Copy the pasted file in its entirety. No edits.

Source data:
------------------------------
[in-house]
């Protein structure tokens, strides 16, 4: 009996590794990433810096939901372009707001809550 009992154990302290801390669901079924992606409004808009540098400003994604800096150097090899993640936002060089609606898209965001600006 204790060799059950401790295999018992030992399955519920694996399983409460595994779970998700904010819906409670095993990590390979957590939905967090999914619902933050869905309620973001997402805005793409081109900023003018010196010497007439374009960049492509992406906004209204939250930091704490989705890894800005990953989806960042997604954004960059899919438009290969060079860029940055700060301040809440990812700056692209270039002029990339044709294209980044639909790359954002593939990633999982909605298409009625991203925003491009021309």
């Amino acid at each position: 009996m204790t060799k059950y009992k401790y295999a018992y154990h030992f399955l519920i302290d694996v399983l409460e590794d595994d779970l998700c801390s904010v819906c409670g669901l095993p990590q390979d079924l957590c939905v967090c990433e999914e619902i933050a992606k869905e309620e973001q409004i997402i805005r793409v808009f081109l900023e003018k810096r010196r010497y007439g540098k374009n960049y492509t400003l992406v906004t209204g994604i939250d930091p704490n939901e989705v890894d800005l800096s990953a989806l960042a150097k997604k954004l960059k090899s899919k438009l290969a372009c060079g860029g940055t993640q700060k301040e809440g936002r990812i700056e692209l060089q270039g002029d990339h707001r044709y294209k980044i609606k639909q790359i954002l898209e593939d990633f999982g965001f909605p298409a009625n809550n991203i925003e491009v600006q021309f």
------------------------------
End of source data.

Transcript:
[in-house]
């Protein structure tokens, strides 16, 4: 009996590794990433810096939901372009707001809550 009992154990302290801390669901079924992606409004808009540098400003994604800096150097090899993640936002060089609606898209965001600006 204790060799059950401790295999018992030992399955519920694996399983409460595994779970998700904010819906409670095993990590390979957590939905967090999914619902933050869905309620973001997402805005793409081109900023003018010196010497007439374009960049492509992406906004209204939250930091704490989705890894800005990953989806960042997604954004960059899919438009290969060079860029940055700060301040809440990812700056692209270039002029990339044709294209980044639909790359954002593939990633999982909605298409009625991203925003491009021309």
């Amino acid at each position: 009996m204790t060799k059950y009992k401790y295999a018992y154990h030992f399955l519920i302290d694996v399983l409460e590794d595994d779970l998700c801390s904010v819906c409670g669901l095993p990590q390979d079924l957590c939905v967090c990433e999914e619902i933050a992606k869905e309620e973001q409004i997402i805005r793409v808009f081109l900023e003018k810096r010196r010497y007439g540098k374009n960049y492509t400003l992406v906004t209204g994604i939250d930091p704490n939901e989705v890894d800005l800096s990953a989806l960042a150097k997604k954004l960059k090899s899919k438009l290969a372009c060079g860029g940055t993640q700060k301040e809440g936002r990812i700056e692209l060089q270039g002029d990339h707001r044709y294209k980044i609606k639909q790359i954002l898209e593939d990633f999982g965001f909605p298409a009625n809550n991203i925003e491009v600006q021309f």